Rebuilding the Foundations: The Cross, the Resurrection, and the Foundation.

To be sure, the cross of Jesus Christ was an amazing place. I cannot do justice to its importance or to the unfathomable spiritual battle that happened there. The cross released us from all that had held us in bondage. There the fall of man was undone. Adam made us sinners at the tree of transgression; Jesus made us righteous at the tree of his obedience, the cross.

The resurrection was equally important. While he released our debts to the law with his cursed death on the cross and paid our ransom and redemption price with his blood, he made the release practical when he rose from the dead, leading captivity captive. He gave us resurrection life, a new creation, a new race as sons of God rather than sons of Adam. As we were baptized in the likeness of his death, released from our old man and our old life, so we were raised into newness of life.

We cannot compare the importance of the cross and the importance of the resurrection. Both were absolutely important, and there is no salvation without both.

That said, the following statement, which I found in the writings of a teacher I respect very much, is not true.

We are going to consider … that which is the essential foundation of the church, and that is the Cross. (T. Austin Sparks, The Lord’s Assembly: Part 2, ch. 1)

The cross is not the foundation of the Church. Jesus is the foundation of the Church (1 Cor. 3:11), and Jesus said he would build his Church on the rock of the confession that Jesus is the Christ, the Son of the Living God (Matt. 16:16-18). Jesus is the foundation, Peter was the first rock put upon it because he was the first to confess that Jesus is the Christ, the Son of the living God. As we each are given the same revelation by hearing the  good news that he is Christ, Lord, Judge, and Son of God, then we become rocks added to the foundation as well.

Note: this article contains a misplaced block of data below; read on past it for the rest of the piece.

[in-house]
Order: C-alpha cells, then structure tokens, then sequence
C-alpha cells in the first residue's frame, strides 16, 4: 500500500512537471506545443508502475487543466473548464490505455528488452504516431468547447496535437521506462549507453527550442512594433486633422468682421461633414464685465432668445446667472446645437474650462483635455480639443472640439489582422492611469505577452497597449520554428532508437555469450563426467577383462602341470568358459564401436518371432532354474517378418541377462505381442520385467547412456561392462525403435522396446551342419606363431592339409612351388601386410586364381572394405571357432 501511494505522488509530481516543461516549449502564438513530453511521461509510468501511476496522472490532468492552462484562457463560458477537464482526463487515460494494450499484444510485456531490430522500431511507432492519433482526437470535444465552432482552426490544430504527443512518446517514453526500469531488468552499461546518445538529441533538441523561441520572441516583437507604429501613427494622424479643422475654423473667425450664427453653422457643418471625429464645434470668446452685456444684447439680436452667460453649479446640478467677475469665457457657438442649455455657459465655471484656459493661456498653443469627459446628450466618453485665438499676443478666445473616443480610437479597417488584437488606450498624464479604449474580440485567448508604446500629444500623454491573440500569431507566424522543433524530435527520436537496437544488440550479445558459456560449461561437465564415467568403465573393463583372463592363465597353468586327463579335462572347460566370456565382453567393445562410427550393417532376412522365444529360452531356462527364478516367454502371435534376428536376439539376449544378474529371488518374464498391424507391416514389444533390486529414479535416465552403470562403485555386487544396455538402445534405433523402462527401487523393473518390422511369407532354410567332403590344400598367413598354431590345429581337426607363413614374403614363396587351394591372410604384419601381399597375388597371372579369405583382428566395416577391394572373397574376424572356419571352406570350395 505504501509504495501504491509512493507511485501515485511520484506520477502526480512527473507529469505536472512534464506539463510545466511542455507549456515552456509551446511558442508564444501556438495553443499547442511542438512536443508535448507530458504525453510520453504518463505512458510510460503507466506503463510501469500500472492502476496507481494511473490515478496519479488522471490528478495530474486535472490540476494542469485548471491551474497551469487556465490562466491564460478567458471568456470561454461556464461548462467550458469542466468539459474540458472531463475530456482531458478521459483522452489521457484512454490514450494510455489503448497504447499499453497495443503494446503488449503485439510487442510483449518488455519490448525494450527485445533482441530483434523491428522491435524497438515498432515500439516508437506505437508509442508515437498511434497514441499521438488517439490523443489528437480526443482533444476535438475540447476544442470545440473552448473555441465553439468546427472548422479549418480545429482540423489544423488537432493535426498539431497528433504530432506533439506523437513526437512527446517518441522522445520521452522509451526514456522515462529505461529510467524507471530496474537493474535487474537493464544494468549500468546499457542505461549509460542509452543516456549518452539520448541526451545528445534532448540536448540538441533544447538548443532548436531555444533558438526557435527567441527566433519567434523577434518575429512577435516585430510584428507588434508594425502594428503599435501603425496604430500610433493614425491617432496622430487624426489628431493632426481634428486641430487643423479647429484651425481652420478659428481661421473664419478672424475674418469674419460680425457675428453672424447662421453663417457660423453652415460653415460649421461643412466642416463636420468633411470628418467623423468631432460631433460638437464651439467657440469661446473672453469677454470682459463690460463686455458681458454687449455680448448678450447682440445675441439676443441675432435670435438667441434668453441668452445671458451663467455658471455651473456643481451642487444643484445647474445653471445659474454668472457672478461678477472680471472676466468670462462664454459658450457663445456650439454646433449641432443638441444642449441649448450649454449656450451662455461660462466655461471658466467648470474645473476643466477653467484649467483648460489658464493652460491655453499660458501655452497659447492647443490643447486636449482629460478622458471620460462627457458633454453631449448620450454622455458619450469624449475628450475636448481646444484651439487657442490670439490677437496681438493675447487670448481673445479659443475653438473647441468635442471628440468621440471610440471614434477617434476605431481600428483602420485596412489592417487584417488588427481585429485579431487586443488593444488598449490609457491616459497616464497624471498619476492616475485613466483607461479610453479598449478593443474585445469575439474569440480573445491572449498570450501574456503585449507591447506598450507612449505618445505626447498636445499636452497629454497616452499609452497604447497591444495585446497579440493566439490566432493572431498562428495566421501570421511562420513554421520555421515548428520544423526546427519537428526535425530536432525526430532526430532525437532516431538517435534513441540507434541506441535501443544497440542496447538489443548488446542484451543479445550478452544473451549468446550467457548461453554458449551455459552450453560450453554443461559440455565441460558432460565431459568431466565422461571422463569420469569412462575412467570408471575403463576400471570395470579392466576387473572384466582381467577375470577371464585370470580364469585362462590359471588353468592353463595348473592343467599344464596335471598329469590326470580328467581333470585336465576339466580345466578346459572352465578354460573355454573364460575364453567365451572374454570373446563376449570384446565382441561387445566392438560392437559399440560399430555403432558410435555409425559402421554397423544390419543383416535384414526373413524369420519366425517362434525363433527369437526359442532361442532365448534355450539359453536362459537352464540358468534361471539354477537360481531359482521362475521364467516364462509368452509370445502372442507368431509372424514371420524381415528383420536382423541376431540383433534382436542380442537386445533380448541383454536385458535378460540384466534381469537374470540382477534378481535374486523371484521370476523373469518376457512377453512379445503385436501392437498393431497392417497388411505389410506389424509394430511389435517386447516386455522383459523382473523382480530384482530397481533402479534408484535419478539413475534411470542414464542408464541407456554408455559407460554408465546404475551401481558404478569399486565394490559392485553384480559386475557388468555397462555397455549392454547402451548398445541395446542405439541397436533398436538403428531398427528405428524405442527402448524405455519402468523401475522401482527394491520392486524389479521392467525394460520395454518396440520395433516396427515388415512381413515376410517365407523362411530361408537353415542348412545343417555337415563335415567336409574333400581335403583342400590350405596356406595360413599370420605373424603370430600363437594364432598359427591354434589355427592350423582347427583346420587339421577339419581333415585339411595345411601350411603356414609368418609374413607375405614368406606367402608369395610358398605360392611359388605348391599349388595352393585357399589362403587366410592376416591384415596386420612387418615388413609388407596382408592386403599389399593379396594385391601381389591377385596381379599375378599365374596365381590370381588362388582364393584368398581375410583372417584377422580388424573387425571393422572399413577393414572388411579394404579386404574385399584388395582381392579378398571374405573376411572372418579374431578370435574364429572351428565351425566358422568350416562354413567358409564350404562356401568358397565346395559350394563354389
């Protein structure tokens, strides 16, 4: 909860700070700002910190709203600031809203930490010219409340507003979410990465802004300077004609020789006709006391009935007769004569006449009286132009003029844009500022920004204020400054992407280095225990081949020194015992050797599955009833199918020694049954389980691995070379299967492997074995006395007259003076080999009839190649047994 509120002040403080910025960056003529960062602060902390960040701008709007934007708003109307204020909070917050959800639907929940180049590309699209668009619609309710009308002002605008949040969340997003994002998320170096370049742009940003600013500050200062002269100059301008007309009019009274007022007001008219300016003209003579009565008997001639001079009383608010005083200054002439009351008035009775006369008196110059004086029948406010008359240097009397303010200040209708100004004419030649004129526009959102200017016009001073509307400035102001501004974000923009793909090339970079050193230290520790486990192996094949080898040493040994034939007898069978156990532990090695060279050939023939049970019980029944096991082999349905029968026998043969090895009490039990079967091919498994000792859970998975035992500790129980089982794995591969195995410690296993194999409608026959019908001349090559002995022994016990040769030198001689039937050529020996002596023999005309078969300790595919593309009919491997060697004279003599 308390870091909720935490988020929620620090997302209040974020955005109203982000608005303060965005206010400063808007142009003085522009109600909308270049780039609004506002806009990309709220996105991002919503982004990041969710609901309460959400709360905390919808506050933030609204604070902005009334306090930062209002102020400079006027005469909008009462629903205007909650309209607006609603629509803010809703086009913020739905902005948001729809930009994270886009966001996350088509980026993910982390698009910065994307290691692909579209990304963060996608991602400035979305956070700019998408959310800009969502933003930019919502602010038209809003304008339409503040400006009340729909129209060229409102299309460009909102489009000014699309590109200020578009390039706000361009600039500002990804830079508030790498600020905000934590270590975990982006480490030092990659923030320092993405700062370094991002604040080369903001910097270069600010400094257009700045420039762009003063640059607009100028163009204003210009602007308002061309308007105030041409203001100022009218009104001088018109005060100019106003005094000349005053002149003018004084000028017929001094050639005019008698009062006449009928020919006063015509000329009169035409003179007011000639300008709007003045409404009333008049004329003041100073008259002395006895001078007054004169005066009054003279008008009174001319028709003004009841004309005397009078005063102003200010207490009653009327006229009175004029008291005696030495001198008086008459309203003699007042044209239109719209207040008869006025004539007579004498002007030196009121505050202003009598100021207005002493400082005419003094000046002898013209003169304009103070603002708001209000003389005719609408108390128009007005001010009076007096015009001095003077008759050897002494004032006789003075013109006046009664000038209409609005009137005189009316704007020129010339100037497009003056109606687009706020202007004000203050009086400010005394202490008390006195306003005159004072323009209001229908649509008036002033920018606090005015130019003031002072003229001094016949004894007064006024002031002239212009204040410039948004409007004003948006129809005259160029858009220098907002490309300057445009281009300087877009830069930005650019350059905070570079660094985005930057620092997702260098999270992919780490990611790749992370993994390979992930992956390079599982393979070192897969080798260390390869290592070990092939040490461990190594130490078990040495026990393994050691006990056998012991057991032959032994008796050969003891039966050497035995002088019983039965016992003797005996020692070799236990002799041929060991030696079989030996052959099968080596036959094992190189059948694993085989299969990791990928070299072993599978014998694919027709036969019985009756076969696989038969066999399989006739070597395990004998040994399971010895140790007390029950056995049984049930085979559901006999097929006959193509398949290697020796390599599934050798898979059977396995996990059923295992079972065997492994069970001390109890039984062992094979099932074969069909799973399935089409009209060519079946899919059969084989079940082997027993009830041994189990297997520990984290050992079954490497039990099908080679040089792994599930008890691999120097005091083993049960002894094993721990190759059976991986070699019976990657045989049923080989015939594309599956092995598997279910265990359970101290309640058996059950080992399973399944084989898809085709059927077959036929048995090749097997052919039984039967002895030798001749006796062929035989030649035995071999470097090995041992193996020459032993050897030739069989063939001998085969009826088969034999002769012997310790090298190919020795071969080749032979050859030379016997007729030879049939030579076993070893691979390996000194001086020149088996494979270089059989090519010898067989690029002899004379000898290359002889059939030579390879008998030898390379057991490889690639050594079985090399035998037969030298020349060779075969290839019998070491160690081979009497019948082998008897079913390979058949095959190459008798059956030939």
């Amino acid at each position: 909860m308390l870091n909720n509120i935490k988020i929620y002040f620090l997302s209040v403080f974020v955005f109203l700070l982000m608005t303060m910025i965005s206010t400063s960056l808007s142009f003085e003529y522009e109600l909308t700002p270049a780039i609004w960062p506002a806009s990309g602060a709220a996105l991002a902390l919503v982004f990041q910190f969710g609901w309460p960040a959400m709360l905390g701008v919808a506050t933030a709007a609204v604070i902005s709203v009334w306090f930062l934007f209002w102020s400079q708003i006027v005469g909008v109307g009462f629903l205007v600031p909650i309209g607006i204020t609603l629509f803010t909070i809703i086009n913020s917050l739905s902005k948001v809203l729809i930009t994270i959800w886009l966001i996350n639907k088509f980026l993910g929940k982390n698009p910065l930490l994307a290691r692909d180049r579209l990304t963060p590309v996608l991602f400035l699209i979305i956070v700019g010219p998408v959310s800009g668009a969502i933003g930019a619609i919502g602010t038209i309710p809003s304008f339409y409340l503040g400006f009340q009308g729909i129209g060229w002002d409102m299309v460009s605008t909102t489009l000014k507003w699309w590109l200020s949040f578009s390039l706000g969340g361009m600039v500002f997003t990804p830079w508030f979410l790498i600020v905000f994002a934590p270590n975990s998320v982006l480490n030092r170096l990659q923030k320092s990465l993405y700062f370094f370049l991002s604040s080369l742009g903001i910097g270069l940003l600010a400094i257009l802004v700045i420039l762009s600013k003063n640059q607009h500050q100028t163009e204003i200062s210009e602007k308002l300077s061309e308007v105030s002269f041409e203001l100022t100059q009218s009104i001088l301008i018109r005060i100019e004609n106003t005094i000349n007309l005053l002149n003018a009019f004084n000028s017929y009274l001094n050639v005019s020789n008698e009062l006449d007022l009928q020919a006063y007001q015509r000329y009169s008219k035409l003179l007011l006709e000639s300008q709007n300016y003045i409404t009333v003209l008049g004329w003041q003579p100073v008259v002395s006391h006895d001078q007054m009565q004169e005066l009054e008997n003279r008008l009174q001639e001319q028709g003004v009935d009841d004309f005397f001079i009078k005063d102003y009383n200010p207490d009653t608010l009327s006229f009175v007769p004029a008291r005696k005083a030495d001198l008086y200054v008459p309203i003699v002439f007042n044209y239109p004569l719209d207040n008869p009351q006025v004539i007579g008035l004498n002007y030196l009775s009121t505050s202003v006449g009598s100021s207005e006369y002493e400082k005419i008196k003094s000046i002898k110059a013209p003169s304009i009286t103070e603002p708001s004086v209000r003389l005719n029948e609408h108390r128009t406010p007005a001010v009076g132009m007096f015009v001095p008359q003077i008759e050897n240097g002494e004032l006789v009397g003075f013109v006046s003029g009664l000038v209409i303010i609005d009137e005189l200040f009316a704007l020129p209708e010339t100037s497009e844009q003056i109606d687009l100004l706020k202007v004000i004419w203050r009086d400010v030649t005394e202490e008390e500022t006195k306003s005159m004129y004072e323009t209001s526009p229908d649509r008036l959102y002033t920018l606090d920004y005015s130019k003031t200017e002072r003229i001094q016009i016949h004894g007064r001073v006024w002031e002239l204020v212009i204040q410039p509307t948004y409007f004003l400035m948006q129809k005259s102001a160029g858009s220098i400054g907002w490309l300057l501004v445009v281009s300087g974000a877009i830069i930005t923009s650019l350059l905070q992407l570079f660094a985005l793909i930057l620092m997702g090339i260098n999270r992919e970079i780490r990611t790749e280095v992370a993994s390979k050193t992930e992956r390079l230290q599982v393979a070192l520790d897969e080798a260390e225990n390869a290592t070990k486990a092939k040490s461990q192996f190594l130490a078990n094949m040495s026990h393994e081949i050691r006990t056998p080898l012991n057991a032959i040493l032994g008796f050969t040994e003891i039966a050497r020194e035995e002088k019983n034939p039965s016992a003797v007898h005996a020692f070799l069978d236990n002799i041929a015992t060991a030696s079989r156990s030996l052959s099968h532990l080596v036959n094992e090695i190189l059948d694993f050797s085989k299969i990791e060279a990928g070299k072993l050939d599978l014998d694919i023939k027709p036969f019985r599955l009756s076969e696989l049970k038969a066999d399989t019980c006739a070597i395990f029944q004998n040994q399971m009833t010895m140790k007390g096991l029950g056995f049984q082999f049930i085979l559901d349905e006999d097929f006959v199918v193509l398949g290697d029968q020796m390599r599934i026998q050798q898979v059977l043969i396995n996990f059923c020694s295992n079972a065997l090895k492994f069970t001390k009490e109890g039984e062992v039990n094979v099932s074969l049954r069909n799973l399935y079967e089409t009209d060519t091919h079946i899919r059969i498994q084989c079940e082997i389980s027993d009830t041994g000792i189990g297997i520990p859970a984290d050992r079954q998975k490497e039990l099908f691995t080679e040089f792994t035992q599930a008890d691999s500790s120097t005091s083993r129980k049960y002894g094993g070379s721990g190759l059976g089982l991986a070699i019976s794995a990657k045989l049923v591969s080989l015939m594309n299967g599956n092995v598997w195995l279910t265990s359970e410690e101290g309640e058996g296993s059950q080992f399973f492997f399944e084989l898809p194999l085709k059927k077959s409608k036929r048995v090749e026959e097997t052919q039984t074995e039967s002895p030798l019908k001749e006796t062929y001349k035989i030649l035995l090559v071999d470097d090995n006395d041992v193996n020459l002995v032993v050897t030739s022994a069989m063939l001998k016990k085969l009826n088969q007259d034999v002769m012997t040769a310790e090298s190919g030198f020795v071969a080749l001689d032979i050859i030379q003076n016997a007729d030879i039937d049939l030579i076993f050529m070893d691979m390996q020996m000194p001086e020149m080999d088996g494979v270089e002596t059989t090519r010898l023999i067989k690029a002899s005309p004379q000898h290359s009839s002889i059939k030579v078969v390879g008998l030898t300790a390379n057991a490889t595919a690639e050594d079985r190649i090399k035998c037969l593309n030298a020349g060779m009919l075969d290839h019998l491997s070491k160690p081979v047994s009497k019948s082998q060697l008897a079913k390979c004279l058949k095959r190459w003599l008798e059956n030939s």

The crucifixion of God’s Son was the most important event in the history of the world, but its power is not contingent upon us believing in its power. Its power is contingent on our confessing that Jesus is Lord because we believe that God raised him from the dead (Rom. 10:9-13).

It is good to teach about the cross. It is not good to teach that the cross is foundation of the Church because it is not; Jesus is.

As usual, the rest of Mr. Sparks teaching has amazing truths in it that many of us never see. Nonetheless, when you get the foundation wrong, the teachings that you build off that wrong foundation will always be skewed, maybe a little or maybe a lot.


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